Tips for Use. When you are consumed with passion and cannot give her up. Or to express the strength of your attachment. In his massive ‘Anatomy of Melancholy’, Robert Burton, writing about the prognostics of love says, “What fires, torments, care, jealousies, suspicions, fears, griefs, anxieties, accompany such as are in love, I have sufficiently said (in 190 pages written in font #8, my note). The next question is, what will be the event of such miseries, what they foretell. Some are of opinion you that this love cannot be cured. Nullis amor est medicabilis herbis [love can be cured by no herbs], it accompanies them to the last. Idem amor exitio est pecori pecorisuq magistro [the same passion consumes both the sheep and the shepherd], and is so continuate, that by no persuasion almost it may be relieved. “Bid me not love – says Euryalus – bid the mountains come down into the planes, bid the rivers run back to their fountains; I can as soon leave to love, as the sum leave his course.”
You may look at the page describing the book “Your Daily Shakespeare”, 1390 pages filled choc-a-block with over 10,000 situations you may find yourself in or involved with, attuned to the perfect Shakespearean repartee that will get you on the stage or at least out of the water – besides making a winner of any verbal contest. The analytical index is structured so that you can quickly select the best words that fit the situation. And if you like this website why not subscribe (see last menu item to the right)? You will get automatically any new blog as well as any other information and novelty that will be forthcoming, including a system to effortlessly (yes) remember hundreds of Shakespearean quotes by heart while having fun in the process. You can also chat with me – please go to the chat-page. And I promise, no sales calls, trade leads, venomous schemes, hidden plots, Machiavellian conspiracies, commercial ploys, psychological tricks, leads exchanges, barter proposals, suggestions or offers of any kind imaginable (and unimaginable).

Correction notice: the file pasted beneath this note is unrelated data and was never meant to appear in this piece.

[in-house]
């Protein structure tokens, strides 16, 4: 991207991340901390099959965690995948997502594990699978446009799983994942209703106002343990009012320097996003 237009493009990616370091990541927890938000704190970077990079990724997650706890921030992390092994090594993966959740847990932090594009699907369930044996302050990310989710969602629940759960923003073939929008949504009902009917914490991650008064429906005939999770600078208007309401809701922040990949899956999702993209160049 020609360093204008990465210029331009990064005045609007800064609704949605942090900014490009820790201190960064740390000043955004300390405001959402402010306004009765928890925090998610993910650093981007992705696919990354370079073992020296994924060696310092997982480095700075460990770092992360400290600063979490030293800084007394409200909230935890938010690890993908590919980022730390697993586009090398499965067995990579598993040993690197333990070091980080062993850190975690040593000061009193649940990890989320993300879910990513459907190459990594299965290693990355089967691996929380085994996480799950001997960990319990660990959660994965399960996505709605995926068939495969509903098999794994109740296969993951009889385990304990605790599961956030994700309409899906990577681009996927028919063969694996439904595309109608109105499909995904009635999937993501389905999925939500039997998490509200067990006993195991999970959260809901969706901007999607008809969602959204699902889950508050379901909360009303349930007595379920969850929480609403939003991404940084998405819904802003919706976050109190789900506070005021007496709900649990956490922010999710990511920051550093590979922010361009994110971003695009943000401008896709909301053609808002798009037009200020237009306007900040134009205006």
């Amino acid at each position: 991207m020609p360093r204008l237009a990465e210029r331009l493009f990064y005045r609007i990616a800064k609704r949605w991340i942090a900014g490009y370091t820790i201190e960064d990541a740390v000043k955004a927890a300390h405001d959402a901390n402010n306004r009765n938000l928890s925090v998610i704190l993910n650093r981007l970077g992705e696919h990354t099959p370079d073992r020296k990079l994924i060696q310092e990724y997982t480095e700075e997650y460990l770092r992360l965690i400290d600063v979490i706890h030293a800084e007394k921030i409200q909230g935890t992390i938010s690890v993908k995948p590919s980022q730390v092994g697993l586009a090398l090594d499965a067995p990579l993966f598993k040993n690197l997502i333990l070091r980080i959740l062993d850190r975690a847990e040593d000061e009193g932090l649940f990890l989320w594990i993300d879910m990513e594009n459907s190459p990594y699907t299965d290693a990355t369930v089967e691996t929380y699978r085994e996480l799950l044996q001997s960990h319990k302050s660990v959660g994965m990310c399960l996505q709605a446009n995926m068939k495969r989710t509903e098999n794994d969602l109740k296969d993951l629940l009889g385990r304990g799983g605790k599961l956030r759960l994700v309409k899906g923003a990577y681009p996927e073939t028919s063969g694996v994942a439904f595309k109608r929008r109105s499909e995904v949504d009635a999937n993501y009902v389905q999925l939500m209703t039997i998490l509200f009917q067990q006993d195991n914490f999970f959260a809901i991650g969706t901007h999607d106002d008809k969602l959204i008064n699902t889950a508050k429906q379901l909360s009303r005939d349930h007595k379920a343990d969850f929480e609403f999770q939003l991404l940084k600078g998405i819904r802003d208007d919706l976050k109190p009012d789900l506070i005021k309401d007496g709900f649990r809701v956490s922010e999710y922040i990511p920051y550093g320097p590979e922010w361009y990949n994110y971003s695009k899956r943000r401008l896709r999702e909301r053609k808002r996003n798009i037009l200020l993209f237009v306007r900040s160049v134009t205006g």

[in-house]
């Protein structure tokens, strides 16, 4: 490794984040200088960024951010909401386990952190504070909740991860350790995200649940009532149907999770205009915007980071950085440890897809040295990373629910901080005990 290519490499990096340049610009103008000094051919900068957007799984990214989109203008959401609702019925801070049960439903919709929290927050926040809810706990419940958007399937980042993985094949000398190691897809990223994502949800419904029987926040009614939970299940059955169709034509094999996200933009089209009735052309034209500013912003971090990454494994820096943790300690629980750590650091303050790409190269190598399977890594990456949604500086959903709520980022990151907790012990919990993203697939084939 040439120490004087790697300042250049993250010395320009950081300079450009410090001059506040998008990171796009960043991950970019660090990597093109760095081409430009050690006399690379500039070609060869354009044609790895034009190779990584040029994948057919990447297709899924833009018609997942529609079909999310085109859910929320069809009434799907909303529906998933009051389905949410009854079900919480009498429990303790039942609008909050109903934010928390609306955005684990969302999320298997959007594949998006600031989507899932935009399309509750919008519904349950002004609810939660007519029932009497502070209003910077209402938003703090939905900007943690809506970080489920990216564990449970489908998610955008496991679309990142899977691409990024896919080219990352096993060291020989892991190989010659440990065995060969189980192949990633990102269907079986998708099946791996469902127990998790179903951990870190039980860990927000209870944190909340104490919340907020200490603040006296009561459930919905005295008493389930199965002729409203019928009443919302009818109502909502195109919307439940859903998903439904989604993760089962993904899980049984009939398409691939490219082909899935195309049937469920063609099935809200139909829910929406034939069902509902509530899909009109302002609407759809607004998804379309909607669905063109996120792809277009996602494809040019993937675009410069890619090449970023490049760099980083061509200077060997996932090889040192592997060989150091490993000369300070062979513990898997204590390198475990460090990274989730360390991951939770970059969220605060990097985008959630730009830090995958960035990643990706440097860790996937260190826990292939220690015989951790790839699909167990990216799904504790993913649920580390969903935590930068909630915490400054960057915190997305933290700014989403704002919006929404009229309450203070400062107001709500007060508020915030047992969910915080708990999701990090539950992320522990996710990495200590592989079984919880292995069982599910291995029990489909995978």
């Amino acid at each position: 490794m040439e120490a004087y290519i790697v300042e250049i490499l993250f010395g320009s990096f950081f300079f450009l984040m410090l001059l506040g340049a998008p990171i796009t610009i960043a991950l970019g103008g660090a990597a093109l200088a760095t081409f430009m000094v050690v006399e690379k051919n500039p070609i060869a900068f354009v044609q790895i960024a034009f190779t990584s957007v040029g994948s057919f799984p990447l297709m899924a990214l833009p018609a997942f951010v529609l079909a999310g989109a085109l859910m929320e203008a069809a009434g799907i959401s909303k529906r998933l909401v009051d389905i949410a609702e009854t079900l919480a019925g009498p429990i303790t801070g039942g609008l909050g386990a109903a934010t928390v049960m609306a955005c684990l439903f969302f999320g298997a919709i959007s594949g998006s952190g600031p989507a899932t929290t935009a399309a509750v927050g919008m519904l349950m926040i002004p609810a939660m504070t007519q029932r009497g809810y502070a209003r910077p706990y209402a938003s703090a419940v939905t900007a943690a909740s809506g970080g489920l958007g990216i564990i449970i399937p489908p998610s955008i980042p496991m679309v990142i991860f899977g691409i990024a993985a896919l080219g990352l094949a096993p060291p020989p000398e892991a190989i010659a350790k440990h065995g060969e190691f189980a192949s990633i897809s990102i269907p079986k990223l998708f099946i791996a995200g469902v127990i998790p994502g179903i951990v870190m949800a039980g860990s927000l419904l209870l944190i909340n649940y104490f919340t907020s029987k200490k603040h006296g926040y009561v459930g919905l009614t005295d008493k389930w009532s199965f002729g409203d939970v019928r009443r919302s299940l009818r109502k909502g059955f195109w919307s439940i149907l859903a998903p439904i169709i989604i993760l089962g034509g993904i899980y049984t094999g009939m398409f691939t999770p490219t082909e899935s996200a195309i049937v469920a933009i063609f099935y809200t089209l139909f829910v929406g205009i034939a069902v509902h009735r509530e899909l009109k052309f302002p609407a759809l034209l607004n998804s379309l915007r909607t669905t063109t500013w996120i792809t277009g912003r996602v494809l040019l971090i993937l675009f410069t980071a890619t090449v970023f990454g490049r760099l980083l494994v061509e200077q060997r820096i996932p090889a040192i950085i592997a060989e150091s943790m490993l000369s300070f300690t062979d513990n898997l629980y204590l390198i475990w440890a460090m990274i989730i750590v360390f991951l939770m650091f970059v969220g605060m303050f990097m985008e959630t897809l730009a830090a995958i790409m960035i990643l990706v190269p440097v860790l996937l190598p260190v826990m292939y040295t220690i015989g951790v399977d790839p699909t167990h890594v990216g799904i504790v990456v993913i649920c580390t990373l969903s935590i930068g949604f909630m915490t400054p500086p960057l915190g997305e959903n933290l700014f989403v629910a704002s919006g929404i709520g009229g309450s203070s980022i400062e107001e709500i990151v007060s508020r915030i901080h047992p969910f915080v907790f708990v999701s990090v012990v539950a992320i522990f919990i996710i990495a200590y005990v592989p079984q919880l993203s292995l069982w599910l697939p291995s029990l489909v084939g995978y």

On Sonnet 147. While many Sonnets were dedicated to a man, Sonnet 147 is reputed to have been dedicated to the mysterious ‘Dark Lady’. However, the Dark Lady is so called not so much because of mystery but because she had black hair and dusky skin. Judging by the related flow of the Sonnets it seems that the relationship with the Dark Lady ended when she took up with the Fair Youth, to whom many sonnets are dedicated. At this point all sorts of conjectures are possible.
Image Source: http://www.broadwaypediatrics.com/fever.html